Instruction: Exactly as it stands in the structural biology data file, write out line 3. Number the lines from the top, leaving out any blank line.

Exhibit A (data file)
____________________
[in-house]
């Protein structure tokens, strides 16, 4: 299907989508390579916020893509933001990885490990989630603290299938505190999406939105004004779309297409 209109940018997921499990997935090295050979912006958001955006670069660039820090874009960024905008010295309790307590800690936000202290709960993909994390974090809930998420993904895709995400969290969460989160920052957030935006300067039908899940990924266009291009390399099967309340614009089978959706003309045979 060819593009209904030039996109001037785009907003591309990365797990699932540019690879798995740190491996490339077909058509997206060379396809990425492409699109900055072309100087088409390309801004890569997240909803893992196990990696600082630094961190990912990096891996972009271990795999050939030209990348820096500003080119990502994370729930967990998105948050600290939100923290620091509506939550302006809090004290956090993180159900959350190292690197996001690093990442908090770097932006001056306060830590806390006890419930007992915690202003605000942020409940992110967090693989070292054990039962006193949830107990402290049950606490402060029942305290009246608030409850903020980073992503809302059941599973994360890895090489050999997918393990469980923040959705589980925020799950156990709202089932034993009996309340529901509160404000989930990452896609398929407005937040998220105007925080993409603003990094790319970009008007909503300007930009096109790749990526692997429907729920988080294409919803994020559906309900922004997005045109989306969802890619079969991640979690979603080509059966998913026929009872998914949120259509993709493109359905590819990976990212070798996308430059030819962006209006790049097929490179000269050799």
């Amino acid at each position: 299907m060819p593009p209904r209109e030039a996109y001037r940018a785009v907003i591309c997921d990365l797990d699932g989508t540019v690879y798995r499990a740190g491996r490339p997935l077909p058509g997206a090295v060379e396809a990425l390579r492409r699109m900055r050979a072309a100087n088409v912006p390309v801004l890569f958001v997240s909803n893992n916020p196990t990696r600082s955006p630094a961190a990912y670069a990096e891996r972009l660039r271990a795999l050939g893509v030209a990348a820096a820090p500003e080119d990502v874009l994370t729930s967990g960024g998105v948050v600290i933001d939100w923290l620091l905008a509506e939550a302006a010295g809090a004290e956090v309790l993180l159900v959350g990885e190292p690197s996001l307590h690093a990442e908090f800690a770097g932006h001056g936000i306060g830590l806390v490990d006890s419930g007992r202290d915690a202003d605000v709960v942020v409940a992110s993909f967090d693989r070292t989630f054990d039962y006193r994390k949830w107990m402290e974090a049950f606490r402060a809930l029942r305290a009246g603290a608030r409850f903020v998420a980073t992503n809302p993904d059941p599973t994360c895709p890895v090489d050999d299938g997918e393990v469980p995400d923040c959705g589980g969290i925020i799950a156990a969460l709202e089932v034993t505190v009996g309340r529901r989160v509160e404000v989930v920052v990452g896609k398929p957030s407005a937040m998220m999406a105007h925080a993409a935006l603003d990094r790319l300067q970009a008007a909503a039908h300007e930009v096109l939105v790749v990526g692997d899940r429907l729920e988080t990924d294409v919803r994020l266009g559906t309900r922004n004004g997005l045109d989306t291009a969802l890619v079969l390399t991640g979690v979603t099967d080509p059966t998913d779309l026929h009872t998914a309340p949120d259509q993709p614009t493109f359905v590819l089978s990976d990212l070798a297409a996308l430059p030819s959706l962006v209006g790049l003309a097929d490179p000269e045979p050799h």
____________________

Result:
């Amino acid at each position: 299907m060819p593009p209904r209109e030039a996109y001037r940018a785009v907003i591309c997921d990365l797990d699932g989508t540019v690879y798995r499990a740190g491996r490339p997935l077909p058509g997206a090295v060379e396809a990425l390579r492409r699109m900055r050979a072309a100087n088409v912006p390309v801004l890569f958001v997240s909803n893992n916020p196990t990696r600082s955006p630094a961190a990912y670069a990096e891996r972009l660039r271990a795999l050939g893509v030209a990348a820096a820090p500003e080119d990502v874009l994370t729930s967990g960024g998105v948050v600290i933001d939100w923290l620091l905008a509506e939550a302006a010295g809090a004290e956090v309790l993180l159900v959350g990885e190292p690197s996001l307590h690093a990442e908090f800690a770097g932006h001056g936000i306060g830590l806390v490990d006890s419930g007992r202290d915690a202003d605000v709960v942020v409940a992110s993909f967090d693989r070292t989630f054990d039962y006193r994390k949830w107990m402290e974090a049950f606490r402060a809930l029942r305290a009246g603290a608030r409850f903020v998420a980073t992503n809302p993904d059941p599973t994360c895709p890895v090489d050999d299938g997918e393990v469980p995400d923040c959705g589980g969290i925020i799950a156990a969460l709202e089932v034993t505190v009996g309340r529901r989160v509160e404000v989930v920052v990452g896609k398929p957030s407005a937040m998220m999406a105007h925080a993409a935006l603003d990094r790319l300067q970009a008007a909503a039908h300007e930009v096109l939105v790749v990526g692997d899940r429907l729920e988080t990924d294409v919803r994020l266009g559906t309900r922004n004004g997005l045109d989306t291009a969802l890619v079969l390399t991640g979690v979603t099967d080509p059966t998913d779309l026929h009872t998914a309340p949120d259509q993709p614009t493109f359905v590819l089978s990976d990212l070798a297409a996308l430059p030819s959706l962006v209006g790049l003309a097929d490179p000269e045979p050799h």